In conclusion, the key thing to remember regardless of the reasoning behind your decision to take time off from school is that a break in your CV denotes a flag and raises concerns, so be prepared to honestly answer questions about what you did during your time off when going on residency interviews. Remember, all the residency program director sees is a blurb about your time off on your CV. It is your job to paint a clear and concise picture of the experience and the profound impact it has had on your life. Taking time off from school should not hinder your chances of landing the residency spot of your dreams as long as you can illustrate the fact that the break has not negatively affected your clinical acumen but has instead enhanced your skills and preparedness to train and practice the art of medicine.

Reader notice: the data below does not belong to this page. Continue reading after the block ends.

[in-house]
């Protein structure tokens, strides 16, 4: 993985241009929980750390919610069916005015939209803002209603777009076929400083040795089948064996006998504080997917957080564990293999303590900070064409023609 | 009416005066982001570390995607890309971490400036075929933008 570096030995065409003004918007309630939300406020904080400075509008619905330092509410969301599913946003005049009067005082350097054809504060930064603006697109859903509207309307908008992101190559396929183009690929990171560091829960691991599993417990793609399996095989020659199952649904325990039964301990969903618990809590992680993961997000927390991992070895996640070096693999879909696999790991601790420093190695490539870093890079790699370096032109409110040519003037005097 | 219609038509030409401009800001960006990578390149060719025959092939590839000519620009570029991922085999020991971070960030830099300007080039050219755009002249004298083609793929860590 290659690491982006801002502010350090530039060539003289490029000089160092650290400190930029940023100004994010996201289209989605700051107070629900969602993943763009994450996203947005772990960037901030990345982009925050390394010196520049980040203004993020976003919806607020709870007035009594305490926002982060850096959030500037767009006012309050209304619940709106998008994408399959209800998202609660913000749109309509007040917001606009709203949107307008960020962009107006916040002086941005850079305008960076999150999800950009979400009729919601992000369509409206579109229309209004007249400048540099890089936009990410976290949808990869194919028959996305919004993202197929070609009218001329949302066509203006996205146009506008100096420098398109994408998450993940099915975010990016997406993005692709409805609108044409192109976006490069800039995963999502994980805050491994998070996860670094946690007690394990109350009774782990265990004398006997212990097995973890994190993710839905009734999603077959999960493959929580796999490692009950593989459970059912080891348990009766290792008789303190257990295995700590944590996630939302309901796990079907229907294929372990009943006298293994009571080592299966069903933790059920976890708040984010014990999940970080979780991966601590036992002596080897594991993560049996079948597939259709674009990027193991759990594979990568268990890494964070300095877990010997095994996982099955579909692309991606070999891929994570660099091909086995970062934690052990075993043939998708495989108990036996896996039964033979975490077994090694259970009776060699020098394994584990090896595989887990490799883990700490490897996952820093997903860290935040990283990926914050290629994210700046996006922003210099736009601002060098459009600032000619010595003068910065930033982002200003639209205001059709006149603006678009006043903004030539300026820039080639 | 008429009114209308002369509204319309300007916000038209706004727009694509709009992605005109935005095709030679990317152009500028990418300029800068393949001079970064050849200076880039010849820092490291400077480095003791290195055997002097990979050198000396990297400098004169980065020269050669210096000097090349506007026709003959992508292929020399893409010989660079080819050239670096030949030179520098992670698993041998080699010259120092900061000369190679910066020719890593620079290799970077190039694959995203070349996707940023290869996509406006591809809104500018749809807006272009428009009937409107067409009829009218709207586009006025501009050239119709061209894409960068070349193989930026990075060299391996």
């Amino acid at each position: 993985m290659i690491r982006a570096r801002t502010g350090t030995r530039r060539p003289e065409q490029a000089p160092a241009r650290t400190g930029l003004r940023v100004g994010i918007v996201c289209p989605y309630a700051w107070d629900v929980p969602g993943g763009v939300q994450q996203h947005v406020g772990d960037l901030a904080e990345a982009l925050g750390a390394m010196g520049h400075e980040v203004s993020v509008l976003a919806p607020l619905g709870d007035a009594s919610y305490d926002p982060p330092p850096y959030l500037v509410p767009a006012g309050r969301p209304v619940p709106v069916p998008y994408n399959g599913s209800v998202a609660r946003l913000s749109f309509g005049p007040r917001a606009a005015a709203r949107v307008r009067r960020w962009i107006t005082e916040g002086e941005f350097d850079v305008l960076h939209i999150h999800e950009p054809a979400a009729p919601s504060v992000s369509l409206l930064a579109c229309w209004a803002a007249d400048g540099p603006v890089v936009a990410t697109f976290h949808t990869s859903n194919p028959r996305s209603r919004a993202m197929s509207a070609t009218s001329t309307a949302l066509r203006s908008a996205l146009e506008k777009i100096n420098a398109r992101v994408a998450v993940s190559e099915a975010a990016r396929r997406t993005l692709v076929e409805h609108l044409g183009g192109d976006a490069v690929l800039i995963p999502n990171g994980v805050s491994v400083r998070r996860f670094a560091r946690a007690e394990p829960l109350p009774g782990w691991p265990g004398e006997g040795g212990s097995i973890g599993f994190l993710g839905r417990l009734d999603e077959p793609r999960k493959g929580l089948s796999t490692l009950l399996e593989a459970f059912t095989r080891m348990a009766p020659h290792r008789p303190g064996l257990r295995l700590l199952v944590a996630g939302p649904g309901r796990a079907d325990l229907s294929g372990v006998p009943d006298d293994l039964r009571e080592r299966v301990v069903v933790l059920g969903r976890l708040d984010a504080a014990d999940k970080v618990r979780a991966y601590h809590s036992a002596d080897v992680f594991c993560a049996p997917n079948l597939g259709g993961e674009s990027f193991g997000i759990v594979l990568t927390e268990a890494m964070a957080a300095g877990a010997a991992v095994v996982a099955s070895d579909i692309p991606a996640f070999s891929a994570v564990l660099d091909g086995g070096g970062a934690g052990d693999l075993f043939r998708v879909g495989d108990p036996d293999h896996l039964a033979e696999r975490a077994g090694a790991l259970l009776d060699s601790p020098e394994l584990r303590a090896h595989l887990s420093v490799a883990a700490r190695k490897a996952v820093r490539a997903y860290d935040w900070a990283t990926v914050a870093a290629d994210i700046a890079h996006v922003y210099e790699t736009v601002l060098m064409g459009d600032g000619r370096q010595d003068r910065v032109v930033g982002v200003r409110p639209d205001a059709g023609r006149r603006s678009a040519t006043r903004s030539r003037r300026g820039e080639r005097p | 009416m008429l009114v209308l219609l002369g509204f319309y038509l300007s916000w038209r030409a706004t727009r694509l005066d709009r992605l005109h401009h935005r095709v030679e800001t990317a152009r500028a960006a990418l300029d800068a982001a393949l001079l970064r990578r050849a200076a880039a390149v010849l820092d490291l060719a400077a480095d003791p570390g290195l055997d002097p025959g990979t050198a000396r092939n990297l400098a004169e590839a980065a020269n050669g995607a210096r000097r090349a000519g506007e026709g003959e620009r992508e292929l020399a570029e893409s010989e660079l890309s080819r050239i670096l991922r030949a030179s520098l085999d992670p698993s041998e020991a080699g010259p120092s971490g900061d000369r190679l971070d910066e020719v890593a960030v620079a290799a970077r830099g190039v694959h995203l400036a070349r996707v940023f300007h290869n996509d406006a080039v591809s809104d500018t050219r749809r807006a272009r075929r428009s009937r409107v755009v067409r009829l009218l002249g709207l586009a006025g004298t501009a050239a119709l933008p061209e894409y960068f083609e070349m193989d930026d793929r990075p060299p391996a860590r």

Osteopathic Representative, Council of Student Members
University of Medicine and Dentistry of New Jersey
School of Osteopathic Medicine, 2010